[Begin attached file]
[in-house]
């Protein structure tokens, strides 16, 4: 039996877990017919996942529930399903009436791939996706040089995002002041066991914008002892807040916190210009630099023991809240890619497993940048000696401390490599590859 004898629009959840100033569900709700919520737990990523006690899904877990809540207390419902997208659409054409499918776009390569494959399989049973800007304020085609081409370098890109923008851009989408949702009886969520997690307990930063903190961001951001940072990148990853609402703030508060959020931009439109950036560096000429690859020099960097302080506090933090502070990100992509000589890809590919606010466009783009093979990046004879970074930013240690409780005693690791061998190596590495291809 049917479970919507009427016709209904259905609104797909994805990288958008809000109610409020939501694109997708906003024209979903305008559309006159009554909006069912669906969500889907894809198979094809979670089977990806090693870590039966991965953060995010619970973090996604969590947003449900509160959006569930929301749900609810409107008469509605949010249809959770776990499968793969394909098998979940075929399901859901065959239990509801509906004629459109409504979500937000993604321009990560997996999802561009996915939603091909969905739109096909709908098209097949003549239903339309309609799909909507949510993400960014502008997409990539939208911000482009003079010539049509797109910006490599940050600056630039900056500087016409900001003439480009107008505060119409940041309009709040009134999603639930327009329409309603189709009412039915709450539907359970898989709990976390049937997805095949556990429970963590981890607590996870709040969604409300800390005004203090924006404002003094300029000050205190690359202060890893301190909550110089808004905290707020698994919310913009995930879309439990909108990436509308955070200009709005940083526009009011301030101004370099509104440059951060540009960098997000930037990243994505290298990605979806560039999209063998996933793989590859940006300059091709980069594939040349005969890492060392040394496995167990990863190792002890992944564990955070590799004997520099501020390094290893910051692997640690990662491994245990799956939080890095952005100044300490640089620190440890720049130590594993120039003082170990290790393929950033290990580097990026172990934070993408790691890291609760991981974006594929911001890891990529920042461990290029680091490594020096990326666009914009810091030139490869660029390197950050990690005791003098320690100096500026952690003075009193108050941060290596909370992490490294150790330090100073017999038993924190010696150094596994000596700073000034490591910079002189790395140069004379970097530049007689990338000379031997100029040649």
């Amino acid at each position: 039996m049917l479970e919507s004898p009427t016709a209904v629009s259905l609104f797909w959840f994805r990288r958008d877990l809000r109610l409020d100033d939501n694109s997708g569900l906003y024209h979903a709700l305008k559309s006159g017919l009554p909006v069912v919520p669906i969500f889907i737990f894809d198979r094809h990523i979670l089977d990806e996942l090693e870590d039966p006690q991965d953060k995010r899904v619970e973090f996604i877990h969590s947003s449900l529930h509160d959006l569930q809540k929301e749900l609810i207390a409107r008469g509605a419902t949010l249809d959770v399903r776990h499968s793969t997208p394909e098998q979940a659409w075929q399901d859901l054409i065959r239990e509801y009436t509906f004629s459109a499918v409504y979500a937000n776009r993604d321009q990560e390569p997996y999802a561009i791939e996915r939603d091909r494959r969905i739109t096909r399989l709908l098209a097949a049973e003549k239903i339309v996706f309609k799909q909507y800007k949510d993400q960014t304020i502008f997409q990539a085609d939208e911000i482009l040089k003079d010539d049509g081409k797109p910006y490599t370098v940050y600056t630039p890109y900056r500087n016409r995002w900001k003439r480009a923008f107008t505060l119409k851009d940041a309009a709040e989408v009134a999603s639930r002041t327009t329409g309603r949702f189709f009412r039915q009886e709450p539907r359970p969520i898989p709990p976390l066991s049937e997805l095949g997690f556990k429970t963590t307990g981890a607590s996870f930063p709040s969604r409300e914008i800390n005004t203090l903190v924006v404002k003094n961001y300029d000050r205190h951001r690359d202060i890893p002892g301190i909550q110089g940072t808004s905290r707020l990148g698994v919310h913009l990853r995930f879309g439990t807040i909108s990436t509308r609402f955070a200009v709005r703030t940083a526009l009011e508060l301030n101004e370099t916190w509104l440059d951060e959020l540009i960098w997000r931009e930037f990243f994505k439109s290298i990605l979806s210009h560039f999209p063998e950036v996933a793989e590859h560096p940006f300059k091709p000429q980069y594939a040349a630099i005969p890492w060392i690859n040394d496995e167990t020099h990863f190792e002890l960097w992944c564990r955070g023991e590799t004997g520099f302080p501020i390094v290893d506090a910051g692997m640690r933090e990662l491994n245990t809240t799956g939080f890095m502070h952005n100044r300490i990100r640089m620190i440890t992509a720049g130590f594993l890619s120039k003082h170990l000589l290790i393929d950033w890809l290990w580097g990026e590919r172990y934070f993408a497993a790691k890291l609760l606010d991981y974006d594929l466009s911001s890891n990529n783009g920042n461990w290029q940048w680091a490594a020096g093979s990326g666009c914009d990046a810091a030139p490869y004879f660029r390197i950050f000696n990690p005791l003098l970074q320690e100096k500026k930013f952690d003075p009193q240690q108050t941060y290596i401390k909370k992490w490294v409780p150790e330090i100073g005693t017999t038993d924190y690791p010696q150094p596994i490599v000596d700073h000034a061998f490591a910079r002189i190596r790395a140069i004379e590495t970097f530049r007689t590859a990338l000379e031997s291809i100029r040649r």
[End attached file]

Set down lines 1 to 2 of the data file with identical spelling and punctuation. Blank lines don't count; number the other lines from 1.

[in-house]
């Protein structure tokens, strides 16, 4: 039996877990017919996942529930399903009436791939996706040089995002002041066991914008002892807040916190210009630099023991809240890619497993940048000696401390490599590859 004898629009959840100033569900709700919520737990990523006690899904877990809540207390419902997208659409054409499918776009390569494959399989049973800007304020085609081409370098890109923008851009989408949702009886969520997690307990930063903190961001951001940072990148990853609402703030508060959020931009439109950036560096000429690859020099960097302080506090933090502070990100992509000589890809590919606010466009783009093979990046004879970074930013240690409780005693690791061998190596590495291809 049917479970919507009427016709209904259905609104797909994805990288958008809000109610409020939501694109997708906003024209979903305008559309006159009554909006069912669906969500889907894809198979094809979670089977990806090693870590039966991965953060995010619970973090996604969590947003449900509160959006569930929301749900609810409107008469509605949010249809959770776990499968793969394909098998979940075929399901859901065959239990509801509906004629459109409504979500937000993604321009990560997996999802561009996915939603091909969905739109096909709908098209097949003549239903339309309609799909909507949510993400960014502008997409990539939208911000482009003079010539049509797109910006490599940050600056630039900056500087016409900001003439480009107008505060119409940041309009709040009134999603639930327009329409309603189709009412039915709450539907359970898989709990976390049937997805095949556990429970963590981890607590996870709040969604409300800390005004203090924006404002003094300029000050205190690359202060890893301190909550110089808004905290707020698994919310913009995930879309439990909108990436509308955070200009709005940083526009009011301030101004370099509104440059951060540009960098997000930037990243994505290298990605979806560039999209063998996933793989590859940006300059091709980069594939040349005969890492060392040394496995167990990863190792002890992944564990955070590799004997520099501020390094290893910051692997640690990662491994245990799956939080890095952005100044300490640089620190440890720049130590594993120039003082170990290790393929950033290990580097990026172990934070993408790691890291609760991981974006594929911001890891990529920042461990290029680091490594020096990326666009914009810091030139490869660029390197950050990690005791003098320690100096500026952690003075009193108050941060290596909370992490490294150790330090100073017999038993924190010696150094596994000596700073000034490591910079002189790395140069004379970097530049007689990338000379031997100029040649």